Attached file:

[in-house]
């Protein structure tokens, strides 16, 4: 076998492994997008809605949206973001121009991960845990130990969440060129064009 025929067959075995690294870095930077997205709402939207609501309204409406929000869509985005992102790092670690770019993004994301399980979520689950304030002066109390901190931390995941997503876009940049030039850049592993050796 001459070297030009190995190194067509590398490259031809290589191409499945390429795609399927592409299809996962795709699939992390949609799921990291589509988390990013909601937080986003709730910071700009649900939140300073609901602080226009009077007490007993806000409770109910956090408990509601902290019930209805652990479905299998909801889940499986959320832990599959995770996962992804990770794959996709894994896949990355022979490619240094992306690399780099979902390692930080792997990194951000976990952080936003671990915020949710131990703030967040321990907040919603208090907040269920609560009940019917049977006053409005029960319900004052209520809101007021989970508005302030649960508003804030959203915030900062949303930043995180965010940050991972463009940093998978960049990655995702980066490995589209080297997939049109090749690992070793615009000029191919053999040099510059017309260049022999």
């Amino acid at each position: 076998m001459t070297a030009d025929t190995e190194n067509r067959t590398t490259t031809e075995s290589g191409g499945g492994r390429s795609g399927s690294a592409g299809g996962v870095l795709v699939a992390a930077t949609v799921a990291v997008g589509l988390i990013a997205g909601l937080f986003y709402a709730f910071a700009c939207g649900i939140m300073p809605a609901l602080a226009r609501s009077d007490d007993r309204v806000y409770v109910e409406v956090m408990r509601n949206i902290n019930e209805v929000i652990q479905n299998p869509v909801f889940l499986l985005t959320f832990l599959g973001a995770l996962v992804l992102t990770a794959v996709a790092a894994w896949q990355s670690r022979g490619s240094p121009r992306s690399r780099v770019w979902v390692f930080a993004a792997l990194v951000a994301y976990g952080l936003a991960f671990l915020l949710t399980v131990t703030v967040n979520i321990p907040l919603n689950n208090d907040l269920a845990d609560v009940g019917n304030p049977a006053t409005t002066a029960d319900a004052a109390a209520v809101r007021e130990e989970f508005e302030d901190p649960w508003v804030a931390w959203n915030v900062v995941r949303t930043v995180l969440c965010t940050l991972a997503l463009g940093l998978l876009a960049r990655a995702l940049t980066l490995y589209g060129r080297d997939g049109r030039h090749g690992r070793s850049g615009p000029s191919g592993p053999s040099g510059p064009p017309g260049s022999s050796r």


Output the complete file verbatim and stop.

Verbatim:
[in-house]
């Protein structure tokens, strides 16, 4: 076998492994997008809605949206973001121009991960845990130990969440060129064009 025929067959075995690294870095930077997205709402939207609501309204409406929000869509985005992102790092670690770019993004994301399980979520689950304030002066109390901190931390995941997503876009940049030039850049592993050796 001459070297030009190995190194067509590398490259031809290589191409499945390429795609399927592409299809996962795709699939992390949609799921990291589509988390990013909601937080986003709730910071700009649900939140300073609901602080226009009077007490007993806000409770109910956090408990509601902290019930209805652990479905299998909801889940499986959320832990599959995770996962992804990770794959996709894994896949990355022979490619240094992306690399780099979902390692930080792997990194951000976990952080936003671990915020949710131990703030967040321990907040919603208090907040269920609560009940019917049977006053409005029960319900004052209520809101007021989970508005302030649960508003804030959203915030900062949303930043995180965010940050991972463009940093998978960049990655995702980066490995589209080297997939049109090749690992070793615009000029191919053999040099510059017309260049022999």
């Amino acid at each position: 076998m001459t070297a030009d025929t190995e190194n067509r067959t590398t490259t031809e075995s290589g191409g499945g492994r390429s795609g399927s690294a592409g299809g996962v870095l795709v699939a992390a930077t949609v799921a990291v997008g589509l988390i990013a997205g909601l937080f986003y709402a709730f910071a700009c939207g649900i939140m300073p809605a609901l602080a226009r609501s009077d007490d007993r309204v806000y409770v109910e409406v956090m408990r509601n949206i902290n019930e209805v929000i652990q479905n299998p869509v909801f889940l499986l985005t959320f832990l599959g973001a995770l996962v992804l992102t990770a794959v996709a790092a894994w896949q990355s670690r022979g490619s240094p121009r992306s690399r780099v770019w979902v390692f930080a993004a792997l990194v951000a994301y976990g952080l936003a991960f671990l915020l949710t399980v131990t703030v967040n979520i321990p907040l919603n689950n208090d907040l269920a845990d609560v009940g019917n304030p049977a006053t409005t002066a029960d319900a004052a109390a209520v809101r007021e130990e989970f508005e302030d901190p649960w508003v804030a931390w959203n915030v900062v995941r949303t930043v995180l969440c965010t940050l991972a997503l463009g940093l998978l876009a960049r990655a995702l940049t980066l490995y589209g060129r080297d997939g049109r030039h090749g690992r070793s850049g615009p000029s191919g592993p053999s040099g510059p064009p017309g260049s022999s050796r």